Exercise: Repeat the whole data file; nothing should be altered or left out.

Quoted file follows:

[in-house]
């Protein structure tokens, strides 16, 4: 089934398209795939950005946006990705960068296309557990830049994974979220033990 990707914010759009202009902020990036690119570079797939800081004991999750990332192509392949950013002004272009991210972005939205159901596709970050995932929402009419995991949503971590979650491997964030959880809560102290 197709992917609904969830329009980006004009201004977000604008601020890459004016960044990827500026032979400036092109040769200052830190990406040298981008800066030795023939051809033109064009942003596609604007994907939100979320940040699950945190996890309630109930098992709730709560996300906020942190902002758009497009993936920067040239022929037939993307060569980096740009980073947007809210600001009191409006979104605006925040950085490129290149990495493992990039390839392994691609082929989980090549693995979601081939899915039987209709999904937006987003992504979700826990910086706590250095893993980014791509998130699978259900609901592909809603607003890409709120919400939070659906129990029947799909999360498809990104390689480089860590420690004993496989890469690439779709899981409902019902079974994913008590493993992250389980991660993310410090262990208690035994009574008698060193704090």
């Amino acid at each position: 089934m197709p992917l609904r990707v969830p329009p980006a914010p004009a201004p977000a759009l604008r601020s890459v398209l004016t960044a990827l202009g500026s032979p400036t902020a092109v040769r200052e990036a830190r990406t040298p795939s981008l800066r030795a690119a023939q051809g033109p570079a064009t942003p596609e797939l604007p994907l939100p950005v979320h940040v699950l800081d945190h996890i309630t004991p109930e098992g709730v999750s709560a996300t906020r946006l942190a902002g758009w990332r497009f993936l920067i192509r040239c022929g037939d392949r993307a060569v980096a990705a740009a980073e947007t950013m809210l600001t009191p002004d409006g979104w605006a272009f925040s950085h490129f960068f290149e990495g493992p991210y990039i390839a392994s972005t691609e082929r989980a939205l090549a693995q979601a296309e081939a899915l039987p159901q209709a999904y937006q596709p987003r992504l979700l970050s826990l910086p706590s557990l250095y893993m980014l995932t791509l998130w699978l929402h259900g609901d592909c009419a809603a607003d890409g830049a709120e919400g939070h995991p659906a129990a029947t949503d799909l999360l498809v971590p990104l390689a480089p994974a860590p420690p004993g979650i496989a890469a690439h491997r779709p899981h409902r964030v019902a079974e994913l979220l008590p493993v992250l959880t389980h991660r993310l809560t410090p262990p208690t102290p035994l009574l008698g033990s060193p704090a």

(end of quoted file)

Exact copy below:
[in-house]
């Protein structure tokens, strides 16, 4: 089934398209795939950005946006990705960068296309557990830049994974979220033990 990707914010759009202009902020990036690119570079797939800081004991999750990332192509392949950013002004272009991210972005939205159901596709970050995932929402009419995991949503971590979650491997964030959880809560102290 197709992917609904969830329009980006004009201004977000604008601020890459004016960044990827500026032979400036092109040769200052830190990406040298981008800066030795023939051809033109064009942003596609604007994907939100979320940040699950945190996890309630109930098992709730709560996300906020942190902002758009497009993936920067040239022929037939993307060569980096740009980073947007809210600001009191409006979104605006925040950085490129290149990495493992990039390839392994691609082929989980090549693995979601081939899915039987209709999904937006987003992504979700826990910086706590250095893993980014791509998130699978259900609901592909809603607003890409709120919400939070659906129990029947799909999360498809990104390689480089860590420690004993496989890469690439779709899981409902019902079974994913008590493993992250389980991660993310410090262990208690035994009574008698060193704090």
């Amino acid at each position: 089934m197709p992917l609904r990707v969830p329009p980006a914010p004009a201004p977000a759009l604008r601020s890459v398209l004016t960044a990827l202009g500026s032979p400036t902020a092109v040769r200052e990036a830190r990406t040298p795939s981008l800066r030795a690119a023939q051809g033109p570079a064009t942003p596609e797939l604007p994907l939100p950005v979320h940040v699950l800081d945190h996890i309630t004991p109930e098992g709730v999750s709560a996300t906020r946006l942190a902002g758009w990332r497009f993936l920067i192509r040239c022929g037939d392949r993307a060569v980096a990705a740009a980073e947007t950013m809210l600001t009191p002004d409006g979104w605006a272009f925040s950085h490129f960068f290149e990495g493992p991210y990039i390839a392994s972005t691609e082929r989980a939205l090549a693995q979601a296309e081939a899915l039987p159901q209709a999904y937006q596709p987003r992504l979700l970050s826990l910086p706590s557990l250095y893993m980014l995932t791509l998130w699978l929402h259900g609901d592909c009419a809603a607003d890409g830049a709120e919400g939070h995991p659906a129990a029947t949503d799909l999360l498809v971590p990104l390689a480089p994974a860590p420690p004993g979650i496989a890469a690439h491997r779709p899981h409902r964030v019902a079974e994913l979220l008590p493993v992250l959880t389980h991660r993310l809560t410090p262990p208690t102290p035994l009574l008698g033990s060193p704090a």